I’ve been trying new tomatoes every year. Now, I’ve hunted down colors and shapes and sizes, looking for great tasting and high yielding tomatoes. 3 years ago, I found Coyote.
Coyote seems somewhat hard to find. I’ve got a suspicion it’s more commonly known as White Current. The descriptions of the fruits are very similar. I haven’t tried White Current. Maybe I should. Right now, though, I’m so hung up on this one, I’m sort of content not to!
So, Coyote is an indeterminant plant. It gets massive. Expecting it to fill in a 4’ square space is setting a low bar! It takes well to pruning and, really, you need to. It’s gangly side shoots just crawl and stretch over itself. On my two-bar trellis, it started smothering other plants. Give it room to grow.
And with all that room, you’ll get fruits. More than you could ever need on just a single plant. They are born in clusters of 4-8. They are super tiny. I’ve had some as small as 1/4”, but average about ¾”- about the size of a nickel. These tomatoes are pale yellow where the sun touches them and pearly white where it’s shaded. The skin is thin, so removing them cleanly can be tricky. A quick twist seems to do the trick to loosen them from the stem.
The flavor, oh man the flavor. Think of the tomatoyist tomato you’ve eaten and condense it into that tiny fruit. It tastes so strongly of tomato. Fruity and savory. And sweet! Sugar-sweet with little acidity. It’s such an interesting combination of that strong, familiar tomato taste and huge burst of sweet. I’ve really never found anything quite like it.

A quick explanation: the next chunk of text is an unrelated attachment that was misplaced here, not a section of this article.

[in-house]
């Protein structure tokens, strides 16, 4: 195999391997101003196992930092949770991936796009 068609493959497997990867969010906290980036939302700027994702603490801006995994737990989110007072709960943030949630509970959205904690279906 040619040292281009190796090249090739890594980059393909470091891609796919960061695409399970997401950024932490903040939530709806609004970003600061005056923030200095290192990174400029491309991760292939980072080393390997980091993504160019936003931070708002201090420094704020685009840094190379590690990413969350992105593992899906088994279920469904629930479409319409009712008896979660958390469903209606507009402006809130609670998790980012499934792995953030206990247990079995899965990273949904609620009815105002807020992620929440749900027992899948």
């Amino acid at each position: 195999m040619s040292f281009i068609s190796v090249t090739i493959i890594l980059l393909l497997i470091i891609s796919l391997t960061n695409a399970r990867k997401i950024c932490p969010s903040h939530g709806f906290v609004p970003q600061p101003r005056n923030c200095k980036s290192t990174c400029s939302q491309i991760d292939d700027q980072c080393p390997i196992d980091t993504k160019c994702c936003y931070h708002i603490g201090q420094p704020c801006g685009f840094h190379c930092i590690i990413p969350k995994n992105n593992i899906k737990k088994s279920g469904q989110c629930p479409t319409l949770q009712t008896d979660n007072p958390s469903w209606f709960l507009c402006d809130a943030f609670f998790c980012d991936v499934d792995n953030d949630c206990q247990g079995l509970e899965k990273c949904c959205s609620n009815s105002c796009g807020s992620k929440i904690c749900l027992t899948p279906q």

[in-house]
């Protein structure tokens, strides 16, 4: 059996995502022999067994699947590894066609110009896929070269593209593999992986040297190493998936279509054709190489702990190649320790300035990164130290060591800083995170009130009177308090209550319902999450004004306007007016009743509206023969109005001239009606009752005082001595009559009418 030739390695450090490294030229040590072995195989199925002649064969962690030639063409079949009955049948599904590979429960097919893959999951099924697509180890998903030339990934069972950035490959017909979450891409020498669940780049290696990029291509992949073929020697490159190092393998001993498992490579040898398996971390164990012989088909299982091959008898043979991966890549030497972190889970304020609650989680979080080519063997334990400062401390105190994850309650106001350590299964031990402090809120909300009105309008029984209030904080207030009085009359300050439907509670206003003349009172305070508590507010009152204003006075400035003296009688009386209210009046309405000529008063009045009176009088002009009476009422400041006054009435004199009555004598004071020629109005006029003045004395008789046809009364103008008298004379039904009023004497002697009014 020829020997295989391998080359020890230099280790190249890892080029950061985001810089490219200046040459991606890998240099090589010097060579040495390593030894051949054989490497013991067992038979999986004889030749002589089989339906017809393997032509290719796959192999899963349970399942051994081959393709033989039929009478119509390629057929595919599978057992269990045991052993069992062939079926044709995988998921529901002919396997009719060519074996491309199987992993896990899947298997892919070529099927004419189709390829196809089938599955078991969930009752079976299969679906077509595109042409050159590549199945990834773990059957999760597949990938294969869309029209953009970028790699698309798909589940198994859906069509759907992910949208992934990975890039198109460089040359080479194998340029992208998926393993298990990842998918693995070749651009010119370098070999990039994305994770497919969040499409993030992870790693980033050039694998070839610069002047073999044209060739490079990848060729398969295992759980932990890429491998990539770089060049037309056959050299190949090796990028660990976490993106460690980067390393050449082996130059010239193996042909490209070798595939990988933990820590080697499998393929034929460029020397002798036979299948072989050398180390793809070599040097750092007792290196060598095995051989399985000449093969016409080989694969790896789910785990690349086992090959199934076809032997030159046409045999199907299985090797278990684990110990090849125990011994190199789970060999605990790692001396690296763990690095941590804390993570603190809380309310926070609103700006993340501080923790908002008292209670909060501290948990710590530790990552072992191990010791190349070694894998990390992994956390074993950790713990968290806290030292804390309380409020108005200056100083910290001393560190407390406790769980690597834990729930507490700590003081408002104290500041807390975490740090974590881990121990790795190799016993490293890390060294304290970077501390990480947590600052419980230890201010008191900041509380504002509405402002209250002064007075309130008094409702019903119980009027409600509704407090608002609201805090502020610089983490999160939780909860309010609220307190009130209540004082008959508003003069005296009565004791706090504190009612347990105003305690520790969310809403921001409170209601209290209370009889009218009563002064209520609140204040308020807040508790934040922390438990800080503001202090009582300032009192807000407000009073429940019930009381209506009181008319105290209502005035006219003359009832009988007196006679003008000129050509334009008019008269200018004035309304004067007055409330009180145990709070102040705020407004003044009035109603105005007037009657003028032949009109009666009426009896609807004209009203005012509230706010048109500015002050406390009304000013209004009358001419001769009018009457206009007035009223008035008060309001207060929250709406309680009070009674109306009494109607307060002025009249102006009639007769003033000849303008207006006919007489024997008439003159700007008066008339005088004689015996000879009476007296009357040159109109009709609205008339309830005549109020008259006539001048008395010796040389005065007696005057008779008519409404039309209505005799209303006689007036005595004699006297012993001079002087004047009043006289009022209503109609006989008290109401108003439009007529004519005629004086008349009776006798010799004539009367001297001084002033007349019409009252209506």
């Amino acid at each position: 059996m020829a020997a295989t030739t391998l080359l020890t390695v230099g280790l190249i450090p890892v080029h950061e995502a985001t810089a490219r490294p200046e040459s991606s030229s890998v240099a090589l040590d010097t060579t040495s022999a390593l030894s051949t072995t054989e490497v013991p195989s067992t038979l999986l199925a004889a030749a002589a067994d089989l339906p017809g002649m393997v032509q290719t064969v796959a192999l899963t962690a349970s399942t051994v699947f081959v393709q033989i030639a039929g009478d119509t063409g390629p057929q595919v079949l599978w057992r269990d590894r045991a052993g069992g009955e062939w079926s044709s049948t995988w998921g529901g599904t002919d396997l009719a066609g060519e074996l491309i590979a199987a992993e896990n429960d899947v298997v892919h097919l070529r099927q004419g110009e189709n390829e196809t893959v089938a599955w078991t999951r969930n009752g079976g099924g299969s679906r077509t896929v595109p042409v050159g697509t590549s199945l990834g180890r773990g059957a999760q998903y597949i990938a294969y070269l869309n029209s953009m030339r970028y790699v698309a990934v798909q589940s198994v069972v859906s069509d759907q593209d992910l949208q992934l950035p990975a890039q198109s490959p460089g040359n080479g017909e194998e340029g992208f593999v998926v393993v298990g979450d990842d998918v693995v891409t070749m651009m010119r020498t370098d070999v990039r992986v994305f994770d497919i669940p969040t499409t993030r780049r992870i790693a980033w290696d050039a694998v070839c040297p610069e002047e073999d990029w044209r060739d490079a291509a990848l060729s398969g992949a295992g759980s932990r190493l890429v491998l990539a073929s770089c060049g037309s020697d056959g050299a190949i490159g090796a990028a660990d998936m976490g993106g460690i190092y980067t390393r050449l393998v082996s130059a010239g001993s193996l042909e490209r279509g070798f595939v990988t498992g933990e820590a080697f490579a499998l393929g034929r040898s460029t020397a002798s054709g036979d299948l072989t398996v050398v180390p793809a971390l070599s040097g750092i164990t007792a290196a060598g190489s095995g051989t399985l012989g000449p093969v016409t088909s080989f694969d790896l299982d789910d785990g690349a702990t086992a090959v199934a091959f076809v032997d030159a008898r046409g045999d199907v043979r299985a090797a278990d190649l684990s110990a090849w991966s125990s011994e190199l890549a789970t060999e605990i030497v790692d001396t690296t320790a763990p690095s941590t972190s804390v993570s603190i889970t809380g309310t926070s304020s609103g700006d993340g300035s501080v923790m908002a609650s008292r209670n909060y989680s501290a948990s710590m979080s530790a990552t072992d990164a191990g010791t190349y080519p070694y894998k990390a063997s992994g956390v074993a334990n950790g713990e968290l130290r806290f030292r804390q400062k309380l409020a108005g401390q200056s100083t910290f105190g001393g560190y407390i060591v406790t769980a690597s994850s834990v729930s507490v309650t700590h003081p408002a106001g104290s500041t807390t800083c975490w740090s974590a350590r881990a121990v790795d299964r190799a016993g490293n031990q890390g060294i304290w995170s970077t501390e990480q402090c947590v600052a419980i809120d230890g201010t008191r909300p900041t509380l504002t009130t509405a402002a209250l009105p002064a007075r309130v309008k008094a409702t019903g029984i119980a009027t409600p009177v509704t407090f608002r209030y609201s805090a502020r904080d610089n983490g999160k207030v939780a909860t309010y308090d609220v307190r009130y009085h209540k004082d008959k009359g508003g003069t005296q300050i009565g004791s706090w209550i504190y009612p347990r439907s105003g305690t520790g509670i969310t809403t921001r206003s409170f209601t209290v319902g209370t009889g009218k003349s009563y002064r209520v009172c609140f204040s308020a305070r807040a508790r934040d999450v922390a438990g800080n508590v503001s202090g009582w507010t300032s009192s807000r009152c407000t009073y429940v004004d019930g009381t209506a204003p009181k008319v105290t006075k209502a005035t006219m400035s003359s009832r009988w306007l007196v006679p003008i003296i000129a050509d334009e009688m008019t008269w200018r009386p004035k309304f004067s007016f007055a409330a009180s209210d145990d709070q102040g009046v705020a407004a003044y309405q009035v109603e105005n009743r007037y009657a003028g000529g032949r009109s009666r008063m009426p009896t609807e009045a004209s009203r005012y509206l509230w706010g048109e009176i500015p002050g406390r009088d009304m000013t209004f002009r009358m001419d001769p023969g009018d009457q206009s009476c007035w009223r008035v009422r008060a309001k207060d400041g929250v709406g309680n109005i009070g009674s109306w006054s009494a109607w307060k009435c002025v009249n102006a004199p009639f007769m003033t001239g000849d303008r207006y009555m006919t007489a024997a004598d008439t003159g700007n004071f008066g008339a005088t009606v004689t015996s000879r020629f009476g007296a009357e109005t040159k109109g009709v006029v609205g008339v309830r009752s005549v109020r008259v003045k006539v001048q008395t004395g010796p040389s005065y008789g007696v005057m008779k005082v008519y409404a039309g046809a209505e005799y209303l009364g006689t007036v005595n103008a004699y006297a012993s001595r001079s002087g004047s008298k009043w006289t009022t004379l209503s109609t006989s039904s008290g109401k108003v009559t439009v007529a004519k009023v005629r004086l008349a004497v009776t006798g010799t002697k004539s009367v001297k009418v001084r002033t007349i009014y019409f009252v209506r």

These are a great snacking tomato. I’ll grab a handful before I jump on the lawnmower. I’ll snack on them as I’m weeding. In mid-summer, I’m picking bowls full and trying to pawn them off on friends and family. One plant!
When harvests are getting a little too absurd, I’ll start dehydrating them. Sliced in half and dried, the little disks are stashed away in the freezer. I break them out for holidays and chop them up a bit. Mixed with some salt, garlic, and some olive oil, I have this great topper for charcuterie and grazing trays.
If you can find these seeds, definitely consider a plant for your garden if you’re looking for an awesome snacking or salad tomato. So sweet and flavorful. You might just fall in love like I did!